The law firm's new office is both a downsize and an upgrade, accomplished with a conservative budget.
Once its lease was up in the PNC Bank building, law firm Roetzel & Andress began searching for a new home on Capitol Square. After weighing options such as the Capitol Square building, Fifth Third Center and One Columbus Center, Roetzel decided on another bank building on the opposite side of the capitol. Their new home in the Huntington Center has given them the opportunity to both tastefully upgrade and downsize, reducing their footprint by about 27 percent. Included in the downsize are both space and paper, with personal offices that are a bit smaller and electronic filing. Even the lights are different: they turn off when no one is working under them, and they last 15 years.
Aesthetically, a slightly burnt orange unifies the space—except for the 20 lawyers' offices, which each occupant was given the opportunity to make his or her own.
“We all chose our inner-office furniture and art,” says Melissa Hoeffel, partner-in-charge. “The other thing we did is we allowed folks to pick an accent color on their wall, so you could personalize it a little bit.” Her office is decked out with a collection of bright pink chairs. “It's very pink in here,” she adds.
Some big hits around the office—separated into quads—are the kitchen and café area and a laid back room called the “Capitol Lounge,” so named for its direct view of the Statehouse. Most design decisions were made corporately by a committee of voters, and the lounge in particular has the employee seal of approval.
“The way we came up with this room is we interviewed our younger lawyers, the millennials, and we said, ‘What kind of office space would you like?'—really focused on building office space for the future,” says Hoeffel. “They liked the soft seating and the ability to move around with their laptops as opposed to being in their office all day long. It's also a more comfortable place to have meetings, rather than sitting across from each other in a big conference room setting. This is much more comfortable for folks having discussions. And we use it for internal parties. We had a pizza party and decorated our Christmas tree.”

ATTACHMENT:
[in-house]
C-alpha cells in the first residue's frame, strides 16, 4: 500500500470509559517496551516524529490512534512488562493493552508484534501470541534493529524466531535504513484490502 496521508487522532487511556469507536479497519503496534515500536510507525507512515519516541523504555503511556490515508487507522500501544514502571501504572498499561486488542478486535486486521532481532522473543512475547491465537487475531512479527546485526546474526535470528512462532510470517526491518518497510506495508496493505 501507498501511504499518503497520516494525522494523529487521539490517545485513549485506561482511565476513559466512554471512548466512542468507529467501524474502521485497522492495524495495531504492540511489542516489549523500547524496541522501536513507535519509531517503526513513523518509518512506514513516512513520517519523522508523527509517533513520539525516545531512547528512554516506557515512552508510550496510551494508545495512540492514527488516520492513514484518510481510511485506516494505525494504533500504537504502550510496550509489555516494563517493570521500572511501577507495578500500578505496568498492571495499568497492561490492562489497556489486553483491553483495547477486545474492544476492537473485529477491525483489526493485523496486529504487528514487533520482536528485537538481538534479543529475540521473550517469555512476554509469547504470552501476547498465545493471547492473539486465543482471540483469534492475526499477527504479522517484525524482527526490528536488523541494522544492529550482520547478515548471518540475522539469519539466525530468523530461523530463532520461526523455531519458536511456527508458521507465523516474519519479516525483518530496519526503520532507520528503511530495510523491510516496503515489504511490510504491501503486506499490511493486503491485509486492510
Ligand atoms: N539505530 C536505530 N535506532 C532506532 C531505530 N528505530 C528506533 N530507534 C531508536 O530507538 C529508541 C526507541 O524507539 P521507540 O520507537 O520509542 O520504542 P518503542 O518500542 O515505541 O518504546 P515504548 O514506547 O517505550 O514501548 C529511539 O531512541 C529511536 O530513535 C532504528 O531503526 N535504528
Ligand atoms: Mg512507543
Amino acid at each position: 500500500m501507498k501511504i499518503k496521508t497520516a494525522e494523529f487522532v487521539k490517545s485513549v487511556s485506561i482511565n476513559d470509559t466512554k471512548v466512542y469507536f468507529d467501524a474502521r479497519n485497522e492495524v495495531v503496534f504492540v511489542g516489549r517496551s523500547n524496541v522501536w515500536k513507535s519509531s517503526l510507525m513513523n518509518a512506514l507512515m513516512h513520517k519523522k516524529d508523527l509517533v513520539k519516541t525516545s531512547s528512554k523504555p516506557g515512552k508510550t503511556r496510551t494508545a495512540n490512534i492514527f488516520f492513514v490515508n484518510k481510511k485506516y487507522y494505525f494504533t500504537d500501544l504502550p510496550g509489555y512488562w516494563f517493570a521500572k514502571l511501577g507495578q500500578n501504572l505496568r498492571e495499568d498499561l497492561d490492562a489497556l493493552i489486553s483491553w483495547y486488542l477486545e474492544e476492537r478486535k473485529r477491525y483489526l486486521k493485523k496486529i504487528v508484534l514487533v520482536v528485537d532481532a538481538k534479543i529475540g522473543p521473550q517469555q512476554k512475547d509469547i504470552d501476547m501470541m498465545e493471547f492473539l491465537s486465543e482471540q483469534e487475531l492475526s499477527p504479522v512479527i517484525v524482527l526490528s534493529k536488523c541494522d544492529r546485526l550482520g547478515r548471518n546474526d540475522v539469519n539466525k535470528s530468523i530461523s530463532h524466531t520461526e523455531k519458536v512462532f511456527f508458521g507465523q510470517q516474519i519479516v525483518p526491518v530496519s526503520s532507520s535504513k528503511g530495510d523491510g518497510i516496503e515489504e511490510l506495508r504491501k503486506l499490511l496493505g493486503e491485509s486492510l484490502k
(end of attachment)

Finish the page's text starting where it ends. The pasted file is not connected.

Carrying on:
The vision for the office also includes a concept that is bright and airy and unlike the traditional law-firm look of dark wood and colors—“But we didn't want to go too far in the other direction,” says Hoeffel. “We wanted to remain conservative, but we also wanted to be updated.”
The lobby is guests' first glimpse of that vision realized.
“In our lobby, we really wanted it to be open, so when you got off the elevator you were able to look to the left and to the right and see outside. There used to be a big wall here, and we gutted the entire floor. We really wanted the light, openness.”
Other office tweaks include healthy additions like stand-up desks and real plants, video-conferencing capabilities in conference rooms and a speaker system that is wired throughout the entire space. Each quad has a “huddle space” to promote collaboration; there is a wellness room for those in need of a private break. And all of these new accoutrements were added on a conservative budget, says Hoeffel.
The best tweak, though, is the closer proximity of coworkers. “I love that we are all on one floor,” Hoeffel says. “In our former office space we were on the 11th and 12th floor, so a lot of times we didn't get to see other people unless you went down to 11 or up to 12. So I like that we are closer together and can see everyone in the office more.”